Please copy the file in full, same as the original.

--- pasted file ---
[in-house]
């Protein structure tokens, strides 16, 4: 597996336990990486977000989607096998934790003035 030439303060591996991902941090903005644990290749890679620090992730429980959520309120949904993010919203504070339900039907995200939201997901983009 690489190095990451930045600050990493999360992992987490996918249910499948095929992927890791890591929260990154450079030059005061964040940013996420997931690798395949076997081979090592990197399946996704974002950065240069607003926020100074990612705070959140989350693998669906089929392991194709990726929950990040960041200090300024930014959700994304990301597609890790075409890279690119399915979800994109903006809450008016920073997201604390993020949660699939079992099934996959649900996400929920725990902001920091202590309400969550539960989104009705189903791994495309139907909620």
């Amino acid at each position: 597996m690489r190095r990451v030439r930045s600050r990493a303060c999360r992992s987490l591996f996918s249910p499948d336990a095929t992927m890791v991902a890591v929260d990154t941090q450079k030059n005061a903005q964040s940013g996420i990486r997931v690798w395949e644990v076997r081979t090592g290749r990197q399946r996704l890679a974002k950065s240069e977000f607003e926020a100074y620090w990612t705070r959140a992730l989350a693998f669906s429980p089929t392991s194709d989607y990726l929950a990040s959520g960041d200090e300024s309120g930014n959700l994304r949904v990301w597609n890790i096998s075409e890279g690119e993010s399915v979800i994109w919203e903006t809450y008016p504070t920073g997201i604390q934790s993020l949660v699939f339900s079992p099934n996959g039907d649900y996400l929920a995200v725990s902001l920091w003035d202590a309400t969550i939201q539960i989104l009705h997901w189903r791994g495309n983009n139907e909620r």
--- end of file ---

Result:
[in-house]
């Protein structure tokens, strides 16, 4: 597996336990990486977000989607096998934790003035 030439303060591996991902941090903005644990290749890679620090992730429980959520309120949904993010919203504070339900039907995200939201997901983009 690489190095990451930045600050990493999360992992987490996918249910499948095929992927890791890591929260990154450079030059005061964040940013996420997931690798395949076997081979090592990197399946996704974002950065240069607003926020100074990612705070959140989350693998669906089929392991194709990726929950990040960041200090300024930014959700994304990301597609890790075409890279690119399915979800994109903006809450008016920073997201604390993020949660699939079992099934996959649900996400929920725990902001920091202590309400969550539960989104009705189903791994495309139907909620």
């Amino acid at each position: 597996m690489r190095r990451v030439r930045s600050r990493a303060c999360r992992s987490l591996f996918s249910p499948d336990a095929t992927m890791v991902a890591v929260d990154t941090q450079k030059n005061a903005q964040s940013g996420i990486r997931v690798w395949e644990v076997r081979t090592g290749r990197q399946r996704l890679a974002k950065s240069e977000f607003e926020a100074y620090w990612t705070r959140a992730l989350a693998f669906s429980p089929t392991s194709d989607y990726l929950a990040s959520g960041d200090e300024s309120g930014n959700l994304r949904v990301w597609n890790i096998s075409e890279g690119e993010s399915v979800i994109w919203e903006t809450y008016p504070t920073g997201i604390q934790s993020l949660v699939f339900s079992p099934n996959g039907d649900y996400l929920a995200v725990s902001l920091w003035d202590a309400t969550i939201q539960i989104l009705h997901w189903r791994g495309n983009n139907e909620r």